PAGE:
Study finds no structural difference between brains of treatment-responsive and treatment-resistant schizophrenia patients
Nearly one-third patients with schizophrenia do not respond to first-line anti-psychotics. This warrants an early diagnosis of this treatment-resistant subset so that drugs like clozapine can be used at an early stage before the psychiatric condition worsens in such patients. Diffusion tensor imaging (DTI) which can pick up anomalies in white matter connections at an early stage can test the hypothesis that whether the brains of patients with treatment resistant schizophrenia (TRS) are structurally different from those sensitive to usual drugs. In a recently published study in Indian Journal of Psychiatry by Aggarwal et al.have demonstarted a lack of significant difference in DTI findings between patients with TRS and non-TRS, thus countering the categorical hypothesis for TRS.
Schizophrenia is arguably the most puzzling of psychiatric syndromes and one of the most debilitating psychiatric disorders. Patients with TRS are found to be highly symptomatic, require extensive periods of hospitalization.
Clinicians and investigators have attempted to predict nonresponse to treatment as early as possible, with an aim to possibly start clozapine before the treatment resistance evolves. Prediction has been made previously through neuroimaging, using CT and MRI (mainly) which highlights the structural or functional changes in brain, possibly contributing to etiopathogenesis of treatment resistance in schizophrenia.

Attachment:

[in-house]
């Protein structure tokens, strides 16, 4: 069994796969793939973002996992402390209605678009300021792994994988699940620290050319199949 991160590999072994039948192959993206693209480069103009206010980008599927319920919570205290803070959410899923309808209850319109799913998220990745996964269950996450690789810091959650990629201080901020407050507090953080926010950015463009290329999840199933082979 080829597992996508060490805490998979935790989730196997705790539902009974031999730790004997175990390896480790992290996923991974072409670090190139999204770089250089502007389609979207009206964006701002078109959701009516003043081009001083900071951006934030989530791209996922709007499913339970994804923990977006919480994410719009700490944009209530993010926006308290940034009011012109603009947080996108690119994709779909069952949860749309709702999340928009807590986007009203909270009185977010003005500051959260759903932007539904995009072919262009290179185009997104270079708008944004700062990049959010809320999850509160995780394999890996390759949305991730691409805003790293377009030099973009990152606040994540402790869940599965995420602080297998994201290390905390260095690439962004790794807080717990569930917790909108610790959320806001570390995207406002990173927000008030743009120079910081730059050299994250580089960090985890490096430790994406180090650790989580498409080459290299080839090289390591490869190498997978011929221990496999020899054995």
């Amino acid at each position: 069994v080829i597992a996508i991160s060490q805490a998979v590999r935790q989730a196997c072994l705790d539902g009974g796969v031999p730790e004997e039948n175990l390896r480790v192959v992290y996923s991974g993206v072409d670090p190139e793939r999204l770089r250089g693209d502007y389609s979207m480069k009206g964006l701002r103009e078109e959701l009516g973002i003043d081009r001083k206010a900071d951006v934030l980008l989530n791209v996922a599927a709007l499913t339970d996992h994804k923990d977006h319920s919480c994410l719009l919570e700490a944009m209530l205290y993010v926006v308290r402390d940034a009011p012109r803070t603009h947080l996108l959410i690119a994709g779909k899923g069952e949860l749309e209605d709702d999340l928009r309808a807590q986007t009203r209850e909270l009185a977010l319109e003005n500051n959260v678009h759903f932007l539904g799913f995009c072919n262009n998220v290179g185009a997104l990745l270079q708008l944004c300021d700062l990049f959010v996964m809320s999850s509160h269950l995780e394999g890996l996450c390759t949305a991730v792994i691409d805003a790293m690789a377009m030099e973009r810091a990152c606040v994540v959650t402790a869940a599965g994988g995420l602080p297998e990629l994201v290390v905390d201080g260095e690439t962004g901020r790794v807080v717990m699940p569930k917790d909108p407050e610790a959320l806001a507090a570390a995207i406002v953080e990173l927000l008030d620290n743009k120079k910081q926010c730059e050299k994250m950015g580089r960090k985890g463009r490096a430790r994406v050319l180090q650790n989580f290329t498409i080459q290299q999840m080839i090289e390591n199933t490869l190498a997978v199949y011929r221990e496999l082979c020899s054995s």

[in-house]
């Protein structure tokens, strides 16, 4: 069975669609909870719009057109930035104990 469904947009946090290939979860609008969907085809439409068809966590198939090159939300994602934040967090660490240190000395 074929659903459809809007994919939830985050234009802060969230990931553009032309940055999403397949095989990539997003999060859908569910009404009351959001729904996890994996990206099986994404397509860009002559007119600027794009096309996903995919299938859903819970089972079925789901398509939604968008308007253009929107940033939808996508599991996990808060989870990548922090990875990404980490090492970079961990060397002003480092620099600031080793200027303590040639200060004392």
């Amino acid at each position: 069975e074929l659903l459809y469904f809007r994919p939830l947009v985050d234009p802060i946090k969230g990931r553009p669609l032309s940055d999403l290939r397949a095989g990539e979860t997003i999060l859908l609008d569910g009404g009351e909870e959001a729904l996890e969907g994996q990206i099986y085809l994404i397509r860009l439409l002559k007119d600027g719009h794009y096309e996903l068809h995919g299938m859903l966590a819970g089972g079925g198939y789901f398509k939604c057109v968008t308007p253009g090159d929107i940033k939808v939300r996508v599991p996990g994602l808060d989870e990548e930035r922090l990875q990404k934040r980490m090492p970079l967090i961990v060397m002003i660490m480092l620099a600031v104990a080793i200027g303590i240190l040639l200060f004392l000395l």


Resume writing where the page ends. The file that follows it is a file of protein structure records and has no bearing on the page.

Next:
Among the various neuroimaging techniques, diffusion tensor imaging (DTI) can be considered as more useful than CT and MRI in schizophrenia as it provides direct information about the white-matter neuroanatomical connectivity between different areas of the brain.
On this background, the study aimed to study the brain connectivity using DTI among patients with treatment-resistant schizophrenia (TRS) and compare the same with patients without TRS. It followed a cross-sectional design. The study sample comprised of two groups, Group I comprised of 23 patients with TRS, whereas Group II comprised of 15 patients who did not fulfill the criteria of TRS (non-TRS Group). Both the study groups were matched for age, gender, and total duration of illness.
DTI data were acquired using 3T MRI machine. The DTI images were processed and analyzed on the Siemens work station. DTI data were processed with the calculation of fractional anisotropy (FA) and apparent diffusion coefficient.
It was found that patients with TRS and non‑TRS differed significantly in the fractional anisotropy (FA) values in the region of right superior longitudinal fasciculus and right uncinate fasciculus, with more integrity of tracts in the non‑TRS group. However, these differences disappeared when Bonferroni correction was used for multiple comparisons.
Two main schools of thought exist regarding the neurobiology of TRS. One, the continuum hypothesis, posits that the same pathophysiological processes underlie symptoms in both treatment-responsive and -resistant patients, but that these processes occur to a greater degree in patients with TRS, which leads to poor response to treatment. The other hypothesis, which can be considered, is the categorical hypothesis, which suggests that patients with TRS have a fundamentally different pathophysiology compared to those showing response to treatment, and thus current treatments are ineffective as they target the wrong processes.
The present study demonstrates that white-matter integrity does not significantly differ between the patients with and without TRS thus refuting the categorical hypothesis.
Source: Indian Journal of Psychiatry Aggarwal A, Grover S, Ahuja C, Chakrabarti S, Khandelwal N, Avasthi A. A comparative diffusion tensor imaging study of patients with and without treatment-resistant schizophrenia. Indian J Psychiatry 2021;63:146-51.